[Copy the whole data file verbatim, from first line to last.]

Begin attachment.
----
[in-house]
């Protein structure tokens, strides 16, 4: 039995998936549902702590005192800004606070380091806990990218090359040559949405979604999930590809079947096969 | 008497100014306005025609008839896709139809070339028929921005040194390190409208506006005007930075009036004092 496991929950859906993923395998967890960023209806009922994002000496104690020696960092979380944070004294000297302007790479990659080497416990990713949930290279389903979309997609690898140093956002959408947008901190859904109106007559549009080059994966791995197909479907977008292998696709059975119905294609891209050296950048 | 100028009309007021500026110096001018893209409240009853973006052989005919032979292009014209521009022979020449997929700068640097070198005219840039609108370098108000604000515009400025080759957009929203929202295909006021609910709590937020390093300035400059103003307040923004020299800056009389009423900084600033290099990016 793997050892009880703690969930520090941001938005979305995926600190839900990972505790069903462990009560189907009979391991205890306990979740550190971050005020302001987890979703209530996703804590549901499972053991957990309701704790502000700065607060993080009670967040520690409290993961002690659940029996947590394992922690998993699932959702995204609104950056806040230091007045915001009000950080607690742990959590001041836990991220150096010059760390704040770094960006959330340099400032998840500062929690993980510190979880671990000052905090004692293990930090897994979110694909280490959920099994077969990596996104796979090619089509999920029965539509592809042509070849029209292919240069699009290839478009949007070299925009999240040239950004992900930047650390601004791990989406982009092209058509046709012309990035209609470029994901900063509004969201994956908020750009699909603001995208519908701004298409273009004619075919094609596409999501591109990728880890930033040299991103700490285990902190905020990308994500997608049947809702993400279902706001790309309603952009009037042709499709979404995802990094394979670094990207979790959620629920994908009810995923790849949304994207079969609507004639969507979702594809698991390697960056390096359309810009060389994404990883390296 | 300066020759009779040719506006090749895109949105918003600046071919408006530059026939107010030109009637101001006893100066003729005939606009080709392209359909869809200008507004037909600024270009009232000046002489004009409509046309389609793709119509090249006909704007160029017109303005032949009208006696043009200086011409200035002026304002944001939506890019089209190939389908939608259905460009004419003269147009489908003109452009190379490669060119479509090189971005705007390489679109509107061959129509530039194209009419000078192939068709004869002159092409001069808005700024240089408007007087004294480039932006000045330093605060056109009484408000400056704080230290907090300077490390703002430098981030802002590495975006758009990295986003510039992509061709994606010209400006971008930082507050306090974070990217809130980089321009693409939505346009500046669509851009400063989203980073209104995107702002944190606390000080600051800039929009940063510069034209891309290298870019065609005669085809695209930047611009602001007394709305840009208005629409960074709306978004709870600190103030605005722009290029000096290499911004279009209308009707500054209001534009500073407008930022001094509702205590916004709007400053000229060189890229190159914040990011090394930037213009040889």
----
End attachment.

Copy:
[in-house]
């Protein structure tokens, strides 16, 4: 039995998936549902702590005192800004606070380091806990990218090359040559949405979604999930590809079947096969 | 008497100014306005025609008839896709139809070339028929921005040194390190409208506006005007930075009036004092 496991929950859906993923395998967890960023209806009922994002000496104690020696960092979380944070004294000297302007790479990659080497416990990713949930290279389903979309997609690898140093956002959408947008901190859904109106007559549009080059994966791995197909479907977008292998696709059975119905294609891209050296950048 | 100028009309007021500026110096001018893209409240009853973006052989005919032979292009014209521009022979020449997929700068640097070198005219840039609108370098108000604000515009400025080759957009929203929202295909006021609910709590937020390093300035400059103003307040923004020299800056009389009423900084600033290099990016 793997050892009880703690969930520090941001938005979305995926600190839900990972505790069903462990009560189907009979391991205890306990979740550190971050005020302001987890979703209530996703804590549901499972053991957990309701704790502000700065607060993080009670967040520690409290993961002690659940029996947590394992922690998993699932959702995204609104950056806040230091007045915001009000950080607690742990959590001041836990991220150096010059760390704040770094960006959330340099400032998840500062929690993980510190979880671990000052905090004692293990930090897994979110694909280490959920099994077969990596996104796979090619089509999920029965539509592809042509070849029209292919240069699009290839478009949007070299925009999240040239950004992900930047650390601004791990989406982009092209058509046709012309990035209609470029994901900063509004969201994956908020750009699909603001995208519908701004298409273009004619075919094609596409999501591109990728880890930033040299991103700490285990902190905020990308994500997608049947809702993400279902706001790309309603952009009037042709499709979404995802990094394979670094990207979790959620629920994908009810995923790849949304994207079969609507004639969507979702594809698991390697960056390096359309810009060389994404990883390296 | 300066020759009779040719506006090749895109949105918003600046071919408006530059026939107010030109009637101001006893100066003729005939606009080709392209359909869809200008507004037909600024270009009232000046002489004009409509046309389609793709119509090249006909704007160029017109303005032949009208006696043009200086011409200035002026304002944001939506890019089209190939389908939608259905460009004419003269147009489908003109452009190379490669060119479509090189971005705007390489679109509107061959129509530039194209009419000078192939068709004869002159092409001069808005700024240089408007007087004294480039932006000045330093605060056109009484408000400056704080230290907090300077490390703002430098981030802002590495975006758009990295986003510039992509061709994606010209400006971008930082507050306090974070990217809130980089321009693409939505346009500046669509851009400063989203980073209104995107702002944190606390000080600051800039929009940063510069034209891309290298870019065609005669085809695209930047611009602001007394709305840009208005629409960074709306978004709870600190103030605005722009290029000096290499911004279009209308009707500054209001534009500073407008930022001094509702205590916004709007400053000229060189890229190159914040990011090394930037213009040889």